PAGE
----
Revised Othernet Antenna Siting for Maryland

Today, I revised my Othernet antenna connections. Previously, I connected to my in-house located Dreamcatcher over 500 feet of RG-6 FTA feed with a 20 dB in-line amplifier at the base of the LNB mounted on an 80 cm offset fed dish.



Now, the Maverick LNB (with its 4x2x8 inch aluminum wave guide) is clamped to a simple wood block on a fixed pole mounted on the FTA antenna support. I have placed the 20 dB in-line at the base, and am running it over 100 feet of RG-6 cable to my Dreamcatcher located in an intermediate shed location, and thence on to my Wifi Router thru the Dreamcatcher’s Wifi dongle.

Performance is excellent although my SNR has dropped to from +8 dB to -9.75 dB, but well above Skylark’s -14 dB cutoff. Ken

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Very nicely done, Ken!

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How did you make that horn?

The horn is made of 4 pieces of aluminum flashing cut into 2" x 4" x 8" trapezoids. The four pieces are taped together with aluminum duct tape. I spread a layer of clear DAP sealant under the top and side interior edges to hold the horn onto my wood block. I left the bottom edge unsealed as a weep hole.

This type of horn improves my SNR by about 4 dB over a bare Maverick LNB. It does not change the Rssi level, but the SNR is the important level to be concerned with. Ken

Did you use to get a +8 SNR because you were using the LNB mounted to the dish. Why the
SNR drop from +8 to a -9 SNR?

The drive from the LNB is quite high so there is not a lot of benefit putting the amplifier on it, best to have it half way down the feed line assuming its phantom powered.

Yes guys - - to sum it up, I put an amp at the LNB and at the receiver. That’s allot of gain, but the system worked well. The SNR drop from +8 to -9 dB was due to going from my FTA dish to a bare Maverick LNB (which horn attached). Not to my liking, but the Dreamcatcher seems to work at Rssi levels above -100 dBm and SNR above -14 dB.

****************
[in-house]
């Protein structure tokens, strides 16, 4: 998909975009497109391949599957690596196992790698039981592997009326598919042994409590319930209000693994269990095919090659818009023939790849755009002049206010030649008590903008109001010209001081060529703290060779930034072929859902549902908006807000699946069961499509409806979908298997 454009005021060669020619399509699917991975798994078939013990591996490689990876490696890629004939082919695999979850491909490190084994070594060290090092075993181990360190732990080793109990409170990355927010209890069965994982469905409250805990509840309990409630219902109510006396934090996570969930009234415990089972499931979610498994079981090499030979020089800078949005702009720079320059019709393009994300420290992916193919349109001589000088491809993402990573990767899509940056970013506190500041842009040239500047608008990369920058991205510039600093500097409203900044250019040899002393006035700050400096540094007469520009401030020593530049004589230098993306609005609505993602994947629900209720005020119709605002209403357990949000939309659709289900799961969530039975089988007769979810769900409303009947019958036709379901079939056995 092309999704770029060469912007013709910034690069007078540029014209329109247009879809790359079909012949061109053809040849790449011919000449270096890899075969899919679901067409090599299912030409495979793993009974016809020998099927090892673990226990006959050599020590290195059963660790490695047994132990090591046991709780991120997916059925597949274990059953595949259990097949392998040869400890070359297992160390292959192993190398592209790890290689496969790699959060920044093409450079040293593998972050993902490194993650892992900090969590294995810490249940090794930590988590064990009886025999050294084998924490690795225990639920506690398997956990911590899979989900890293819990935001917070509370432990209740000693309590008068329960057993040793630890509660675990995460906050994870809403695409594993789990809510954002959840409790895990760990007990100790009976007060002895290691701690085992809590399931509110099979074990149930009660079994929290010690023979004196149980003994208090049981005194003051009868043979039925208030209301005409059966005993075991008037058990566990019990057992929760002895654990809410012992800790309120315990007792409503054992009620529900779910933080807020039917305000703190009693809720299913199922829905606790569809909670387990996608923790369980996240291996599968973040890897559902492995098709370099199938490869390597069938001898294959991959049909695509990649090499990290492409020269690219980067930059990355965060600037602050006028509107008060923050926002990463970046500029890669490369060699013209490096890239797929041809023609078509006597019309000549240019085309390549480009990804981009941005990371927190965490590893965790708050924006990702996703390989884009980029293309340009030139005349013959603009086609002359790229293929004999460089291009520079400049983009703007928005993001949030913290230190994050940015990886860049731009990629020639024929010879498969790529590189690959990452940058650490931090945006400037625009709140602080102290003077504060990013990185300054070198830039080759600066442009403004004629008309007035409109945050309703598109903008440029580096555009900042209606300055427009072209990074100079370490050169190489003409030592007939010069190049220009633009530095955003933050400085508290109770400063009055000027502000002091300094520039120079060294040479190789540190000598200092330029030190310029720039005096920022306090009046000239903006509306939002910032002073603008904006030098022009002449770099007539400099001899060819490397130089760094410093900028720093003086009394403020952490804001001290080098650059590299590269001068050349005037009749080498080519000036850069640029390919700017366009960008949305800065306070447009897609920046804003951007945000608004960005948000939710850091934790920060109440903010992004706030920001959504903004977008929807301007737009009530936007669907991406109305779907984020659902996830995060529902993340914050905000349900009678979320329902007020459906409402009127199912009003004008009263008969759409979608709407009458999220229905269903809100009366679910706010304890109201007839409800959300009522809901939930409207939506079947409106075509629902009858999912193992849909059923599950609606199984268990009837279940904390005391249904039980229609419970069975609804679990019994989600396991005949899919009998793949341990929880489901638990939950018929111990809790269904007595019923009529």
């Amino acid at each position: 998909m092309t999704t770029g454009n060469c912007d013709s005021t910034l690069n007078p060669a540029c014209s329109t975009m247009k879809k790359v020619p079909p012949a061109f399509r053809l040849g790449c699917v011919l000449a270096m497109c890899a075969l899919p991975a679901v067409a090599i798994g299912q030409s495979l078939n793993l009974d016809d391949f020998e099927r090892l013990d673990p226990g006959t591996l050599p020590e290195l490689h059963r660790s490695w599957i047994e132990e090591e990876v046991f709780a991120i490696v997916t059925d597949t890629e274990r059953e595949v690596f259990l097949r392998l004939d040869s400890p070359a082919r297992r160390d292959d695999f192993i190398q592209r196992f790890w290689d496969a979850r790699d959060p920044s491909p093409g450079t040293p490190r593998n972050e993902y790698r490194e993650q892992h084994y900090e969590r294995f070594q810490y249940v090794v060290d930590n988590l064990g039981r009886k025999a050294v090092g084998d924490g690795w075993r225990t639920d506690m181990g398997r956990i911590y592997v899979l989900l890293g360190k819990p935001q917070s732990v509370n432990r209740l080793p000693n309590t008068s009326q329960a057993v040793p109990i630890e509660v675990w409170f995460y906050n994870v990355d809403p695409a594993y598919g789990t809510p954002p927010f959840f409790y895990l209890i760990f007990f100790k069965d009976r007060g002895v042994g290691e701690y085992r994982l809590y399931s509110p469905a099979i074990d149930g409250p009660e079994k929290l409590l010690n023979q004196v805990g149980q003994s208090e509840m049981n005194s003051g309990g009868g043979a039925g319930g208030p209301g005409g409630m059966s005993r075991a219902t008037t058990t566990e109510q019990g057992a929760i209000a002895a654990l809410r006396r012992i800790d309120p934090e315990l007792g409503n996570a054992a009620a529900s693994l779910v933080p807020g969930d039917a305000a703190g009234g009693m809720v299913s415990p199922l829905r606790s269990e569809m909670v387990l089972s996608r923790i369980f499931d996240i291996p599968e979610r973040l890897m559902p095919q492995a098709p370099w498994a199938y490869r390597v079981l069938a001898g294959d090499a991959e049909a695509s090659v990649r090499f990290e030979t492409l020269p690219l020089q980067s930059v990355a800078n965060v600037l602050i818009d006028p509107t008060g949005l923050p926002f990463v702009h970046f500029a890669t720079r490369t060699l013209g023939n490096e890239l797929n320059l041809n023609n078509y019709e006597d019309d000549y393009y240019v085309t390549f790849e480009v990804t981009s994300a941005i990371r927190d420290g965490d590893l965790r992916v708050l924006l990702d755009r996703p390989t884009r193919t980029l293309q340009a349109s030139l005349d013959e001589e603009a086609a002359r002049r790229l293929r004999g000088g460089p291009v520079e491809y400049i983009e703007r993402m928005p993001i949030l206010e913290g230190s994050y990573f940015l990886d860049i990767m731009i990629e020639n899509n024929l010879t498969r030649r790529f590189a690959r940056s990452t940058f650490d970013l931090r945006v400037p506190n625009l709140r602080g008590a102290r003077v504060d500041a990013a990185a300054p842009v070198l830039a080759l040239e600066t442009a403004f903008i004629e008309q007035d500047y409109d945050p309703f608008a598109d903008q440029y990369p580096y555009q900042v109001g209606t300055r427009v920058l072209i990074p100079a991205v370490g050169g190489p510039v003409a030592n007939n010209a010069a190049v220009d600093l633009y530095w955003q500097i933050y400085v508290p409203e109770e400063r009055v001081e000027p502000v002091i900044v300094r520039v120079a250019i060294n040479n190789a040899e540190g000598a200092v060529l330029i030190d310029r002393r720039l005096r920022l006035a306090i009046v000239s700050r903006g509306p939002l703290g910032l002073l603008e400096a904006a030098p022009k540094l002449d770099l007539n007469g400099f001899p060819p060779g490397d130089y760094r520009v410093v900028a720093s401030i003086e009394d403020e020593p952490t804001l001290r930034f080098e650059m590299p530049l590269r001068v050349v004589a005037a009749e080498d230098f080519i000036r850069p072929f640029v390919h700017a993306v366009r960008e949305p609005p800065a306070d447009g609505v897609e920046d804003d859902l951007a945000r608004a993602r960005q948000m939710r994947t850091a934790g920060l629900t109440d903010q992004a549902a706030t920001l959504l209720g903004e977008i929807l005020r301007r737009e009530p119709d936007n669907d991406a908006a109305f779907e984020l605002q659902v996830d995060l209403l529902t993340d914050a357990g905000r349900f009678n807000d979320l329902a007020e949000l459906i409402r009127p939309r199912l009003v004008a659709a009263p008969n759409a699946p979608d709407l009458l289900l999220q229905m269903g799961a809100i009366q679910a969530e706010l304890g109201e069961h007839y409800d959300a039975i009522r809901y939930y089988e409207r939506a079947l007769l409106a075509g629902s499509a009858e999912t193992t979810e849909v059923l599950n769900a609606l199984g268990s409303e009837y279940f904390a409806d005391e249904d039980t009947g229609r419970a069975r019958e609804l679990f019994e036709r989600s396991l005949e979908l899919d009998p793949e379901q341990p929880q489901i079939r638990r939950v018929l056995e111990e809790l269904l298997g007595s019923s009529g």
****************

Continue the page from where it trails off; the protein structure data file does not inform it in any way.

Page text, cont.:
Unfortunately now, because of rain fade today, I reverted back to my FTA dish (again with an amp at the LNB and an amp at the Dreamcatcher). In this mode, I get really good performance for Othernet; and my FTA works great too. Only issue on the FTA side, is I can’t run the Dreamcatcher through my motor, so in the FTA mode I can’t rotate the dish unless I go out the base of the dish and reconfigure it.

Not to fear thou - - the only interesting FTA channels here in Washington are on SES-2 from the live CNN news feeds SES-2 carries. Quite a sight to see your prominent news anchors pimping themselves before they go on air! So using my A-B switch I can easily look at FTA or Othernet. (Not at the same time - boo hiss). Ken

Great experimenting Ken. It’s all about antennas and the stuff connected to it that makes it all work. And ingenuity that’s not in the book.

USB Cable Extensions

Has anyone tried USB cable extensions on the Dreamcatcher’s Wifi dongle? I see on line one can extend USB connections up to 150 feet with 5 30 foot USB 2.0 cables in tandem.

This approach would shorten the length of RF cable to the LNB yet provide additional connectivity closer to your router’s Wifi. Ken

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An interesting discussion here, I have found some sites with information as to why USB lengths can be restrictive:

https://www.usb.org/documents

Here is an interesting (pricey) solution up to 100 Meters:

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Depending on whether the situation allows line-of-sight, Ubiquiti or MikroTik offer some inexpensive wireless devices in 2.4 and 5.8 Ghz that are fairly easy to configure for moving data longer distances. Nano-Stations, NanoBridges, etc. can be had in the $40-$50 price range, and only require a power adapter at each end, plug in your UTP and configure the station how you want it to work via its own firmware, or if you have it, mesh networking firmware.